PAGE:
By Lisa Manterfield
Next Sunday is Mother’s Day in the UK, which, let’s face it, is about the worst day of the year to be childless. I think the UK is still catching up with the States as far as turning this quiet, “honoring of one’s mother” into an all-out Hallmark bonanza, but given the recent surge in popularity of Halloween and Black Friday sales, Mother’s Day is unlikely to escape.
As I live on the opposite side of the world from my own mother, I can usually escape the Mother’s day madness that happens here in the US. I’ve sent a card and gift and I’ll make a phone call, and my mum will be appreciative of the gesture. She doesn’t want or need any more fuss than that. But come May, I know that many of you here in the US will be facing far bigger expectations, so let’s take a breath before the madness begins and start with a little history and perspective.
The modern idea of Mother’s Day here in the U.S was started in 1905 when Anna Jarvis, a woman who wanted to honor her own mother and her contributions to Anna’s life, fought to make it an official celebration. Mother’s Day as we know it was made official in 1914, when President Woodrow Wilson designated it as a national holiday celebrating mothers. It was quickly adopted and subsequently commercialized.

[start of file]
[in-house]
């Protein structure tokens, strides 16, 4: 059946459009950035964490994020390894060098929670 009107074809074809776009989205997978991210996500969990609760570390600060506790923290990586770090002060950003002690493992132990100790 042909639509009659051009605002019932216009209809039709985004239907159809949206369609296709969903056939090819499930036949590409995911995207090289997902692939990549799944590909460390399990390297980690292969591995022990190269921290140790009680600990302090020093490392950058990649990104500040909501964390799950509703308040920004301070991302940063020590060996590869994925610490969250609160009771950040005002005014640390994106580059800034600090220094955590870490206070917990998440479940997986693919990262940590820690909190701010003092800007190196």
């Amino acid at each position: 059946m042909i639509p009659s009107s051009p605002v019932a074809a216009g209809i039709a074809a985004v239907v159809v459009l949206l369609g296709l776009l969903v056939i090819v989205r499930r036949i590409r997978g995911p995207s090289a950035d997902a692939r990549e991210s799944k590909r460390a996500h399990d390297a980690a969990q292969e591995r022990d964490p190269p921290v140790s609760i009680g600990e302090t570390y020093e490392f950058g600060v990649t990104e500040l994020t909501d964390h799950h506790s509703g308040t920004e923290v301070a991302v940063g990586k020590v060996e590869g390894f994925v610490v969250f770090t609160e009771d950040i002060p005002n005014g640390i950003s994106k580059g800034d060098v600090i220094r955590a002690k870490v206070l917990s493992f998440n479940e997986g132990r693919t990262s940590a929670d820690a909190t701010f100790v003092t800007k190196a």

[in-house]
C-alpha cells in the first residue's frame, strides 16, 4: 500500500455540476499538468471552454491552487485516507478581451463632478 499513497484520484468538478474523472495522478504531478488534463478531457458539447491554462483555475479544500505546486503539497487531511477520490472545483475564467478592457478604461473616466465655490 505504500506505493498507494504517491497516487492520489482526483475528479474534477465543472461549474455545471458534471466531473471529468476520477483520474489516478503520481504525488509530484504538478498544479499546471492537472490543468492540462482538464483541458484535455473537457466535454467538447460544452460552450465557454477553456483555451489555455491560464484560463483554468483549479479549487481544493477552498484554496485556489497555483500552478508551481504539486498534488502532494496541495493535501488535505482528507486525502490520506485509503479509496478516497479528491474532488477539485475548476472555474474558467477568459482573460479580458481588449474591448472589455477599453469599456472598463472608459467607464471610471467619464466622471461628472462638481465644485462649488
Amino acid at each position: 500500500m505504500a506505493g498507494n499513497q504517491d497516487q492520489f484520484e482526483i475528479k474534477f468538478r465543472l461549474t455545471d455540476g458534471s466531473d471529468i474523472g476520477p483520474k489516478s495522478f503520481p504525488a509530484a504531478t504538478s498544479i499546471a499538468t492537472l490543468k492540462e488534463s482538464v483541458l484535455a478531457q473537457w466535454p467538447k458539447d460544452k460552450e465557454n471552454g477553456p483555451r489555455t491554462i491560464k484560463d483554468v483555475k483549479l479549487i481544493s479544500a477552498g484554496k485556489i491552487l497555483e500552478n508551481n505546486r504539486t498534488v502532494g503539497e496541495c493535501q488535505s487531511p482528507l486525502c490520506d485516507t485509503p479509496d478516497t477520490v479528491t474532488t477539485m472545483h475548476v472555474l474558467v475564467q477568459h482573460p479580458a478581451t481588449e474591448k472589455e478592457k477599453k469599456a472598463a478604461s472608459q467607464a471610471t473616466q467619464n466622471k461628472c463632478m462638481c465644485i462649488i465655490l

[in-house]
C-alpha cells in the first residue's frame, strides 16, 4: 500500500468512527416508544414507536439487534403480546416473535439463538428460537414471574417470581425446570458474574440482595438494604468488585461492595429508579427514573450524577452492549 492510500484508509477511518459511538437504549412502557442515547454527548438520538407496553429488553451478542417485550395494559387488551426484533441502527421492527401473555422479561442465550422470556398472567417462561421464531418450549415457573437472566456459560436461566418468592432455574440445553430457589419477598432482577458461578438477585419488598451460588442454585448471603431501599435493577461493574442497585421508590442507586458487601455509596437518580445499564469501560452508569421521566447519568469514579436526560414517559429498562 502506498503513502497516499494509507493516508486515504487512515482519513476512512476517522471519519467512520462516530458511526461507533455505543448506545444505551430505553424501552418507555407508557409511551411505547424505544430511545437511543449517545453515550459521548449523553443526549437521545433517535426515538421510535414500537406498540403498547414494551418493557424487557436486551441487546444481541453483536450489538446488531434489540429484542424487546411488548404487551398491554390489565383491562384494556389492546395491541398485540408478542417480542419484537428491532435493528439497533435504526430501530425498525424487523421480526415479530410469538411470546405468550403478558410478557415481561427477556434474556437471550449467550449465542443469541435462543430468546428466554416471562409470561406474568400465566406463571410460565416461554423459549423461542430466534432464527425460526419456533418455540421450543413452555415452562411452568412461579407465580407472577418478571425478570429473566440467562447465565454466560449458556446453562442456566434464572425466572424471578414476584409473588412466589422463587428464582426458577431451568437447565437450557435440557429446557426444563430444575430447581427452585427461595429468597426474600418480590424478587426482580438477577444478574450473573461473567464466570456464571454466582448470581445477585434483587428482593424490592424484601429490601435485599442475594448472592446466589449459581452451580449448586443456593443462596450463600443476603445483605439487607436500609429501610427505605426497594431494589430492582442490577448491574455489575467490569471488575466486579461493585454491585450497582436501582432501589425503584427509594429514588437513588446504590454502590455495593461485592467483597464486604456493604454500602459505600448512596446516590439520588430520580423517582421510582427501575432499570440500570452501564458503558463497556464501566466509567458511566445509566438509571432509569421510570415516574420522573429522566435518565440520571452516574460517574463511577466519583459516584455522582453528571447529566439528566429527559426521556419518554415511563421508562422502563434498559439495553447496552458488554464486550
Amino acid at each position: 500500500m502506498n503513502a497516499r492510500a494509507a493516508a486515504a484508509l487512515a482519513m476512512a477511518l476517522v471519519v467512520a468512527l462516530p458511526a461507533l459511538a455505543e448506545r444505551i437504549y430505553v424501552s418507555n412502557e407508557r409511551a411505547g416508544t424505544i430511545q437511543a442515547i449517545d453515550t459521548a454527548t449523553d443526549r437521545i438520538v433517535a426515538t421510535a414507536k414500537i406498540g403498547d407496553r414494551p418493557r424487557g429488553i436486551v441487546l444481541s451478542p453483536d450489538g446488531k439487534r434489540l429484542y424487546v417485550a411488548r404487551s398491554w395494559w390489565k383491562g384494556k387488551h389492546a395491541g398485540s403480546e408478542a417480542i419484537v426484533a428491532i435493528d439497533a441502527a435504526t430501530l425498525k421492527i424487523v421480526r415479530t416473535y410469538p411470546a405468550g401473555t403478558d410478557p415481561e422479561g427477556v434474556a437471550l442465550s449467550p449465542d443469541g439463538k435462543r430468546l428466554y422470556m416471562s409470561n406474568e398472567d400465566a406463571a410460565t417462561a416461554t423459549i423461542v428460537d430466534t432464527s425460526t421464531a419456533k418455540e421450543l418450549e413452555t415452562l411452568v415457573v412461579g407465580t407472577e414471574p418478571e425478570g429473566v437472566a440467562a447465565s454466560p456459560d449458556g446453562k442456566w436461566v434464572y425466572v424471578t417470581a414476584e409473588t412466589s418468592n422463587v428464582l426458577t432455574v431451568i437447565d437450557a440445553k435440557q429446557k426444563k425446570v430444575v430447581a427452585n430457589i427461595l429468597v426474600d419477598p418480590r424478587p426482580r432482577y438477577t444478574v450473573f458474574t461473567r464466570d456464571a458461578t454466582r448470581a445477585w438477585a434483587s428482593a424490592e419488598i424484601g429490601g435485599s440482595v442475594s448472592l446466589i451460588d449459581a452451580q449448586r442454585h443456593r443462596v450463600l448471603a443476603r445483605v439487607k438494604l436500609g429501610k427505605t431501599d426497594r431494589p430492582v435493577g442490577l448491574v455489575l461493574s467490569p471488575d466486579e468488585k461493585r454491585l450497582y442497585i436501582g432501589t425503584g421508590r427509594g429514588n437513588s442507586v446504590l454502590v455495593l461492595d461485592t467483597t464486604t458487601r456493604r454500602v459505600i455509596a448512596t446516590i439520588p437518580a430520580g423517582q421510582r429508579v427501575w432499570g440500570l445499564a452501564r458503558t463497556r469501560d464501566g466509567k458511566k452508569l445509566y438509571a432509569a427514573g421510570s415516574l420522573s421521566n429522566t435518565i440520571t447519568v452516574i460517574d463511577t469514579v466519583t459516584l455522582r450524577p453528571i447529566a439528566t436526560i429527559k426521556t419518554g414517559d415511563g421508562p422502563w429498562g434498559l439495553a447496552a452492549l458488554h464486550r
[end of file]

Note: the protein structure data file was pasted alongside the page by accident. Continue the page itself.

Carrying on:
Anna (who was not a mother herself, by the way) never intended the day to be a celebration of motherhood, but a way for people to honor their own mothers in their own way. She was so enraged by the twisting of the quiet commemoration she’d envisioned that she actively protested the holiday that she’d fought so hard to create. I think poor old Anna would turn in her grave if she saw what Mother’s Day has become.
Keeping some perspective on the original intention can help you get through this difficult day, especially if your own mother is still in your life. You’ll need to find a way to celebrate her that’s appropriate for your relationship and your own need for protection. Perhaps you can send her a card or flowers. If you like to take her to lunch, suggest doing it the week before or after Mother’s Day, when it won’t be so crowded and you can enjoy your time together. Use this as an opportunity, if you can, to create a more meaningful tradition with your mother. This isn’t about poo-pooing Mother’s Day and all mothers, including your own, but it is about protecting yourself and honoring your mother in a meaningful, rather than a wholly commercial and meaningless, way.
Mother’s Day is still a couple of months away here, but taking a few minutes now to think about the challenges you might face and come up with a plan will help you get through the day. So what’s your plan? How will you spend the day? How will you honor your own mother? And how will you deal with the challenges you can’t avoid?